Returning to the remarks by Iran’s Supreme Leader Ali Khamenei and looking at how they represent Iranian foreign policy, comments of this nature show that Tehran believes that the political and military steps taken by Arab countries, particularly the GCC states, to protect their own national security are nothing less than preparations for war. As a result of this perception, Iran is seeking to amass all possible means of power in order to deter any potential attack on it, or even to conduct a preemptive attack, in order to protect itself. Looking back at recent history, we can see that Iran has always launched attacks on neighboring countries in order to expand at their expense under the guise of “exporting the revolution.” The root cause of weakened regional security and stability in the Middle East is Iran’s extraterritorial behavior. According to Iran’s hostile worldview, it has every right to wage defensive attacks against US forces in Iraq, Afghanistan and Lebanon through proxy groups, as well as to form an alliance with Russia against Washington in order to drive the United States out of Syria, as both Khamenei and Putin stated during the aforementioned meeting. But when other countries work to protect themselves from the very real danger that Iran may pose to them through its confrontational tendencies, these efforts are immediately depicted by Iran as hostile and posing a threat to Iran’s and the region’s security. Alternatively, Iran proposes a security formula in which it has the advantage and dominates the region in order to resurrect ancient Persian imperial glories, just like Putin’s efforts to resurrect the former Soviet Union.

It could be argued that the Iranian leadership’s bellicose tone since the first day of its 1979 revolution stems from its fear of US conspiracies against it. The experience of the coup against former Prime Minister Mohammad Mosaddegh in the 1950s, as well as the strategic alliance between the United States and the Pahlavi monarchy, has fueled this fear. However, subsequent developments in the region, particularly those following the Second Gulf War, demonstrated that Iran is engaging in antagonistic behavior and is seeking to dominate and control its neighbors and the region. Jordan’s king stated that Iran’s proxies in Syria launched attacks against Jordan. This may be the latest in a series of attacks waged by Iranian-aligned militia groups on neighboring countries. Expansionism is the hallmark of Iranian foreign policy, as further evidenced by its support for Russia’s invasion of Ukraine, illegally changing the status quo in sovereign nation states, and agreeing to legitimize geopolitical expansion in flagrant violation of international law which renders such geopolitical expansion unlawful. If Iran wants the region to be stable and establish relations based on good neighborliness, it must abandon all manifestations of its bellicose policy, such as establishing and supporting sectarian militias that work to weaken central governments, undermining the security and stability of sovereign nation states, and pushing them toward fragility and collapse. To name only a few such indications, the future of security and stability in Iraq currently depends on an order from the Quds Force Chief Esmail Qaani to commanders of Iraqi militias loyal to Tehran and pro-Iran political factions in the Coordination Framework. These fanatical militias and factions prioritize Iranian interests and have already brought Iraq to the brink of civil war. They are even willing to push their own homeland toward war if Iran deems this useful for its own agenda.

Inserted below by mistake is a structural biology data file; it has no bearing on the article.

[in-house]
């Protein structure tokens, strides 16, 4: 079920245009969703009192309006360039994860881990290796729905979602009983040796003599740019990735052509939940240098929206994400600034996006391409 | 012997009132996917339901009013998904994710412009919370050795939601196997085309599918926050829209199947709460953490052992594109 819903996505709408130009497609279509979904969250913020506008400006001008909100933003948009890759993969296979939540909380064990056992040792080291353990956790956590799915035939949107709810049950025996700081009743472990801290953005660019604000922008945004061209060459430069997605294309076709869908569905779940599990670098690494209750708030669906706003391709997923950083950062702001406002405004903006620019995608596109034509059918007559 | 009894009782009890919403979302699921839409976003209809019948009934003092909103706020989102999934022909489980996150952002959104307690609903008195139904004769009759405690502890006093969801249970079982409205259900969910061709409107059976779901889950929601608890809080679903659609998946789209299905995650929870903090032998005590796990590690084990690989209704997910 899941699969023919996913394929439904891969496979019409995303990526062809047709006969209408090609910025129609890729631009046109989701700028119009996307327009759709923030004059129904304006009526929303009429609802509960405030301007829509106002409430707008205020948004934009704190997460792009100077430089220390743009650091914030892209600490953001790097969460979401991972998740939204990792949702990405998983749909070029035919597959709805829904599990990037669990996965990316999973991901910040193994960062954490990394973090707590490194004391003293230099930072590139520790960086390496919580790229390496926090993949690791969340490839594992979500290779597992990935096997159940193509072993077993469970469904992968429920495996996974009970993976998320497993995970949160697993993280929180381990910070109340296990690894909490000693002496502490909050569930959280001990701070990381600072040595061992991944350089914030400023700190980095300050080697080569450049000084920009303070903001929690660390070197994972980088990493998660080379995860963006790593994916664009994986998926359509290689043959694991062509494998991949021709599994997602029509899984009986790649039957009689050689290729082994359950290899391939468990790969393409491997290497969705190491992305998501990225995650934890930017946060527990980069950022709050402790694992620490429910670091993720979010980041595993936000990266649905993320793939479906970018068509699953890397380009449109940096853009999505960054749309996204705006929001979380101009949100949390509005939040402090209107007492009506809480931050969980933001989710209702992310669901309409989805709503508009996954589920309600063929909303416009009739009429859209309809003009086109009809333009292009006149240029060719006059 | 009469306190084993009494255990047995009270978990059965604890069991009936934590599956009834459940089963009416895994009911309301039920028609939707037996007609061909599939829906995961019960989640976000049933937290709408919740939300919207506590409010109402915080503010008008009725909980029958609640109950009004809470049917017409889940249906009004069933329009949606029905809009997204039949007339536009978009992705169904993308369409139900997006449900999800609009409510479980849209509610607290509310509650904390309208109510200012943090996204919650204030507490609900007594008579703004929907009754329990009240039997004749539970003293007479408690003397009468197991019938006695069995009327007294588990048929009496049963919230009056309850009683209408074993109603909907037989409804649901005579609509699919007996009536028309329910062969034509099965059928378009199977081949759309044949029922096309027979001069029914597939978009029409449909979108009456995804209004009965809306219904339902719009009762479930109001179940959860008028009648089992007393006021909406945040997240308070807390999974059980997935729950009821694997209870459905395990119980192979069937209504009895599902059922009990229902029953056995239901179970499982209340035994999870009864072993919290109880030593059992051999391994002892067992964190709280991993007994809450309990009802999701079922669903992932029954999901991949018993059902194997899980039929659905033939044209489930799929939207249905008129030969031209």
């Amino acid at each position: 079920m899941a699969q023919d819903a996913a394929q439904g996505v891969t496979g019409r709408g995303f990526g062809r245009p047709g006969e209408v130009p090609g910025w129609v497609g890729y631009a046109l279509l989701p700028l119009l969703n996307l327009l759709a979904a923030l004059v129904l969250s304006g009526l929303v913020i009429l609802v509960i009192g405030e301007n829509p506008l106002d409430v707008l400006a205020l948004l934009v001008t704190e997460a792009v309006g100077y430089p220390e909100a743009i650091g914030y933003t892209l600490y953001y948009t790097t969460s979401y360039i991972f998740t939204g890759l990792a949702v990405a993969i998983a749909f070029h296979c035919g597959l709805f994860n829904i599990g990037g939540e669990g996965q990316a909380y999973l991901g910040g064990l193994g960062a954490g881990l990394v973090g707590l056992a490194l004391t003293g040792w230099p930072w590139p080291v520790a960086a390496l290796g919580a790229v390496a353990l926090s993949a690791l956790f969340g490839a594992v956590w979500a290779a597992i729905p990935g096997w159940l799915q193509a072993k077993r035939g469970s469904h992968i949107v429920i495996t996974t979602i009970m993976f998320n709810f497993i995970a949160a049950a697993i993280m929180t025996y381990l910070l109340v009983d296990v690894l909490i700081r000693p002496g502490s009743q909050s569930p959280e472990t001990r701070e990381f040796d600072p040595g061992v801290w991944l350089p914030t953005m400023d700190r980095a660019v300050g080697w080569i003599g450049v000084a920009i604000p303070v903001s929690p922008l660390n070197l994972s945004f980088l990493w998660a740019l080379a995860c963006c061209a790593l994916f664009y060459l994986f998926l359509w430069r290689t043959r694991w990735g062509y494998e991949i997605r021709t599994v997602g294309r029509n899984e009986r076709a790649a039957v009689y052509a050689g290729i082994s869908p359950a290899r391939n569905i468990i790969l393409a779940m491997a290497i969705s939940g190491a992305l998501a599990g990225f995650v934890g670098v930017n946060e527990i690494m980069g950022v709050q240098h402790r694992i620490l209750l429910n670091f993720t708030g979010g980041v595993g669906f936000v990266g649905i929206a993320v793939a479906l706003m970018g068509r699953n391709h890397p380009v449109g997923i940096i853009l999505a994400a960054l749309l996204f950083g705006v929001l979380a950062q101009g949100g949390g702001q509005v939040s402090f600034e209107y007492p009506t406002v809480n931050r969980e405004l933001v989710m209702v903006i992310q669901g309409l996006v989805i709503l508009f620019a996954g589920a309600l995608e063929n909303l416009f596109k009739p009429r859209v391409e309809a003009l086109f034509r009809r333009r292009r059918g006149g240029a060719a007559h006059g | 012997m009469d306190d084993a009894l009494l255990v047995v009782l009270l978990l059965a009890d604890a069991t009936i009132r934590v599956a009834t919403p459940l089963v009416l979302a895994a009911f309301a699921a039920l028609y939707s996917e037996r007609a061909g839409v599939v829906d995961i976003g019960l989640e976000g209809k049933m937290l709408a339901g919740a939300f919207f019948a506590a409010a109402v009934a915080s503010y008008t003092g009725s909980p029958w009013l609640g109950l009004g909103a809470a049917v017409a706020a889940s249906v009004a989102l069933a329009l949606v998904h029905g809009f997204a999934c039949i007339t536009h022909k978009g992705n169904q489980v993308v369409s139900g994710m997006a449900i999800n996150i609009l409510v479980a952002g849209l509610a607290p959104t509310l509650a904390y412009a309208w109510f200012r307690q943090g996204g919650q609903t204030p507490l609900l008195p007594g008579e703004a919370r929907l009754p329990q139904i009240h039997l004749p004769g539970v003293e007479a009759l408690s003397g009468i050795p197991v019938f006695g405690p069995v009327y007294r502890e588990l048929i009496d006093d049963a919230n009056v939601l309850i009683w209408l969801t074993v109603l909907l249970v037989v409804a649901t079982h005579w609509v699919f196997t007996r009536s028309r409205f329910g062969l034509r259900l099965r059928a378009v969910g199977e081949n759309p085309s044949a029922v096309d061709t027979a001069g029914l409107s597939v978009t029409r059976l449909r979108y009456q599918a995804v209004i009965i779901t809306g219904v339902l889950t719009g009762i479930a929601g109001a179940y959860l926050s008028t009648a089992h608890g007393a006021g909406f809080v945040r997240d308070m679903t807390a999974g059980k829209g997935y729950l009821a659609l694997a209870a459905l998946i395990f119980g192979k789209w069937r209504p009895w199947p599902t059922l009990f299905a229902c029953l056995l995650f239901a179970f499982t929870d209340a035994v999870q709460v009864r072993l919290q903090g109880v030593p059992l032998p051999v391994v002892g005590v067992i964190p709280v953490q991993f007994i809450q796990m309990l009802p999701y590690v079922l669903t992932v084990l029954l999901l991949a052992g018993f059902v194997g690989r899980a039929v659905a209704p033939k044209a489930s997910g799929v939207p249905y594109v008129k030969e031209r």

Opinions in this article reflect the writer’s point of view, not necessarily the view of Rasanah

Dr. Yahya Bouzidi
Dr. Yahya Bouzidi
Researcher at the International Institute for Iranian Studies (Rasanah)